MACON — Within the next five or six years, Robins Air Force Base has to replace about 6,000 civilian employees that work at the Warner Robins Air Logistics Center.

Local development experts and economists say that means a “perfect storm” of new economic growth — by filling those positions with new workers and by having a well-pensioned, highly trained group of retirees that will remain in the area.

“It’s going to have a very positive impact on the region’s economy,” said Ralph Nix, assistant executive director of the Middle Georgia Regional Development Center in Macon. “It’s at least equivalent to a new company coming in and offering 3,000 or more high-paying jobs with good benefits.”

At least 52 percent of the civilian employees — engineers, program managers, technical and subject experts and aircraft and component repair specialists — will be eligible to retire on Jan. 1, 2008. A year later, a total of 56 percent of the employees will retire.

That means more than 6,000 civilian workers — 60 percent white collar, 40 percent blue collar — will be out of the base’s gates by January 2012.

Most of the retiring workers will be 55 to 58 years old with 30 years of highly skilled training and will be receiving pensions equal to about 60 percent of their Robins salary. Many will be seeking second careers, said Roger Tutterow, dean of the Stetson School of Business and Economics at Mercer University.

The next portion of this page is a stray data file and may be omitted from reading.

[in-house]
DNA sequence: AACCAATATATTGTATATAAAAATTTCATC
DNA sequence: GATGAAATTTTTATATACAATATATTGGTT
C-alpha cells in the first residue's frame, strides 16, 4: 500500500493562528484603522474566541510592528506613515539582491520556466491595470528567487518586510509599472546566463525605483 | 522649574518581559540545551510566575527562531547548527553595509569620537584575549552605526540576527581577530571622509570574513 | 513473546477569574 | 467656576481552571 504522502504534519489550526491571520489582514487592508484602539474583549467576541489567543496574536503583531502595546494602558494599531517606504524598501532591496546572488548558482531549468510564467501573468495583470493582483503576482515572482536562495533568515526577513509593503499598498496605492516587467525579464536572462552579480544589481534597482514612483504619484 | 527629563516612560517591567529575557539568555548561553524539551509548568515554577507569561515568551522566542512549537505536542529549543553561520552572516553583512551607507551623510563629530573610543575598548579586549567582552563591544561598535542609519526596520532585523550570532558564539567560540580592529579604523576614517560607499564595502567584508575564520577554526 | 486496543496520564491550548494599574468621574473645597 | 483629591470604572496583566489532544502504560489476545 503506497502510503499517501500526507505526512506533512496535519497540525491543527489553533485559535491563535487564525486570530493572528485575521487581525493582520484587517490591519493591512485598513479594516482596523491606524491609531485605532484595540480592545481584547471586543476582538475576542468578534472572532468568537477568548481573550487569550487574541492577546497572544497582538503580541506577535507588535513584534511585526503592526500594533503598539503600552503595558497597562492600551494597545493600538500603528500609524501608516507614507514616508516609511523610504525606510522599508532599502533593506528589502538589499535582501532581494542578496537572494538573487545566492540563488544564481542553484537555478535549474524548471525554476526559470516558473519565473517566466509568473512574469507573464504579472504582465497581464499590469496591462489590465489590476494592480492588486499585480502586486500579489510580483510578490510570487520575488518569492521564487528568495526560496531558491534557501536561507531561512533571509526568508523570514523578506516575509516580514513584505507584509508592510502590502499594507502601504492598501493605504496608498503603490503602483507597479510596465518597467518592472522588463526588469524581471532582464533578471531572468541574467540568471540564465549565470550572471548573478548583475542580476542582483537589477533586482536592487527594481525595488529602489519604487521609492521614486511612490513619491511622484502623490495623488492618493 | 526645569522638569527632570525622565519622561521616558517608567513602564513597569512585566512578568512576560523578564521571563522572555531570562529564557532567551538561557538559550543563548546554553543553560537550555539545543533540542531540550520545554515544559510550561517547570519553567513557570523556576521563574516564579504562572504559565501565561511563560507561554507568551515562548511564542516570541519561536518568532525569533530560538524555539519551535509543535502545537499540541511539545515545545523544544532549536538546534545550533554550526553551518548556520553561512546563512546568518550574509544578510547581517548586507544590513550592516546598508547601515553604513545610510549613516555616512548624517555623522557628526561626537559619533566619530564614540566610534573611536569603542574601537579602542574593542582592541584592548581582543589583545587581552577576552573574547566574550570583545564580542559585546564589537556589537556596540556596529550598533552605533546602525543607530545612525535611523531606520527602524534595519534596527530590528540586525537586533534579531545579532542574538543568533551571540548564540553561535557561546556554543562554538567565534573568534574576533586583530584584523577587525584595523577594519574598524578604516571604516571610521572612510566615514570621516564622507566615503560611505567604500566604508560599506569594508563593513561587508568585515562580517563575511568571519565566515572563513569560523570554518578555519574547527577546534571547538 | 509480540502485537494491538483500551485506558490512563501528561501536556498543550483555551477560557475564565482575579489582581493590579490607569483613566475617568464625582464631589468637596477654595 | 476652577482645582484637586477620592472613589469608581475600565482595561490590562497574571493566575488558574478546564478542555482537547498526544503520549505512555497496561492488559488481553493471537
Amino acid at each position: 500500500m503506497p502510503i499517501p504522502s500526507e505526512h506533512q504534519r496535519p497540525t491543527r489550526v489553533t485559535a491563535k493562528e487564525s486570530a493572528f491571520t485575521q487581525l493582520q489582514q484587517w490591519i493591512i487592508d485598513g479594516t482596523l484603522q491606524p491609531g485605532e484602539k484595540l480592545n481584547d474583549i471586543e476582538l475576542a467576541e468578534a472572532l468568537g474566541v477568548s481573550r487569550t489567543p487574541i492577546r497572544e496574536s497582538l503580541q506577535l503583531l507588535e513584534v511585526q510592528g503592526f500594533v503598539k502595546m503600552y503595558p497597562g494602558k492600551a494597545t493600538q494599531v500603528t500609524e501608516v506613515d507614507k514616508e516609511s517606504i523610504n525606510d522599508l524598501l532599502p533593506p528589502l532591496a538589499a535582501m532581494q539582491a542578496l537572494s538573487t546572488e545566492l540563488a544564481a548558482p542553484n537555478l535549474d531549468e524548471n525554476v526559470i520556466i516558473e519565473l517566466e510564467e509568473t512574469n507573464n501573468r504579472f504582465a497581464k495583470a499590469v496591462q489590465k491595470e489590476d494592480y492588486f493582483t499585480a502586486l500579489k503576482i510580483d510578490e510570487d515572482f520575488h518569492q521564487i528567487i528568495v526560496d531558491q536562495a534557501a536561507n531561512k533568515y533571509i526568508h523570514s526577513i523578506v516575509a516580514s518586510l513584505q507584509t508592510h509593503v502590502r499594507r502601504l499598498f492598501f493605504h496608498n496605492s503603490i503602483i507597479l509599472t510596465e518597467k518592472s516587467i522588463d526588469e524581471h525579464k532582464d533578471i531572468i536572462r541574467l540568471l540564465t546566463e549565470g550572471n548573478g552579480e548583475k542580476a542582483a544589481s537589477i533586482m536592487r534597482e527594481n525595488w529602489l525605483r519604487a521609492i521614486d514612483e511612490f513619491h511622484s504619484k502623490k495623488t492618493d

“This will provide an army of retirees with good skill sets and that could be an attractive thing for a business wanting to relocate or for entrepreneurial ventures.”

The reason so many workers are retiring at the same time comes from a hiring freeze that came about from 1989 to 1998 when declining defense budgets and a debate over the future of air logistics centers.

“There was almost no recruiting from the outside. So we created a demographic bathtub,” said Mike O’Hara, director of civilian personnel at the center.

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